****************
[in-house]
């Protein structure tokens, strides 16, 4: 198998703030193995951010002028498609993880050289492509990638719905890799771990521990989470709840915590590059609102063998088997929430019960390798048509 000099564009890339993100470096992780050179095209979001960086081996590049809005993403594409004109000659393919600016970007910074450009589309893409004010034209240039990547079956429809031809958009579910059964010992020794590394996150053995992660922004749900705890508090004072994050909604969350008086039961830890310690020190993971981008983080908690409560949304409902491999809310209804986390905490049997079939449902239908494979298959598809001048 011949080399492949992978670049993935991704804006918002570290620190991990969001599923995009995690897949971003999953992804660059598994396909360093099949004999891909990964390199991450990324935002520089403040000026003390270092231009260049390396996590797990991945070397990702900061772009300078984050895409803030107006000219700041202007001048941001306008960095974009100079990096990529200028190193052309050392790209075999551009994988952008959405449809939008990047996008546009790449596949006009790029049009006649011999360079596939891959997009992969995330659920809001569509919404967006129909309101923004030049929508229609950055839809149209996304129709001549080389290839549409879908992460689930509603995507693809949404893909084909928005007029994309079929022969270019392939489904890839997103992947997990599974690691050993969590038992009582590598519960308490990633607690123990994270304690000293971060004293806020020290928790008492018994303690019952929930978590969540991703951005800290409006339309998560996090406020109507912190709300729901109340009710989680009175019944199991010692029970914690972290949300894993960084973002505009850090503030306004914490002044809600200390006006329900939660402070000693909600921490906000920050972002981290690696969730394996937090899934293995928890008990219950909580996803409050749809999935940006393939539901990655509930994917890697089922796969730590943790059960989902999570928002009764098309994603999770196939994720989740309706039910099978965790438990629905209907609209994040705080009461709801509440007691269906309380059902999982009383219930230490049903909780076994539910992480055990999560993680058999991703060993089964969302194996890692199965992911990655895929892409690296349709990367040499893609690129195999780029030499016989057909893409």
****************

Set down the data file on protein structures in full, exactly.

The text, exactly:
[in-house]
């Protein structure tokens, strides 16, 4: 198998703030193995951010002028498609993880050289492509990638719905890799771990521990989470709840915590590059609102063998088997929430019960390798048509 000099564009890339993100470096992780050179095209979001960086081996590049809005993403594409004109000659393919600016970007910074450009589309893409004010034209240039990547079956429809031809958009579910059964010992020794590394996150053995992660922004749900705890508090004072994050909604969350008086039961830890310690020190993971981008983080908690409560949304409902491999809310209804986390905490049997079939449902239908494979298959598809001048 011949080399492949992978670049993935991704804006918002570290620190991990969001599923995009995690897949971003999953992804660059598994396909360093099949004999891909990964390199991450990324935002520089403040000026003390270092231009260049390396996590797990991945070397990702900061772009300078984050895409803030107006000219700041202007001048941001306008960095974009100079990096990529200028190193052309050392790209075999551009994988952008959405449809939008990047996008546009790449596949006009790029049009006649011999360079596939891959997009992969995330659920809001569509919404967006129909309101923004030049929508229609950055839809149209996304129709001549080389290839549409879908992460689930509603995507693809949404893909084909928005007029994309079929022969270019392939489904890839997103992947997990599974690691050993969590038992009582590598519960308490990633607690123990994270304690000293971060004293806020020290928790008492018994303690019952929930978590969540991703951005800290409006339309998560996090406020109507912190709300729901109340009710989680009175019944199991010692029970914690972290949300894993960084973002505009850090503030306004914490002044809600200390006006329900939660402070000693909600921490906000920050972002981290690696969730394996937090899934293995928890008990219950909580996803409050749809999935940006393939539901990655509930994917890697089922796969730590943790059960989902999570928002009764098309994603999770196939994720989740309706039910099978965790438990629905209907609209994040705080009461709801509440007691269906309380059902999982009383219930230490049903909780076994539910992480055990999560993680058999991703060993089964969302194996890692199965992911990655895929892409690296349709990367040499893609690129195999780029030499016989057909893409």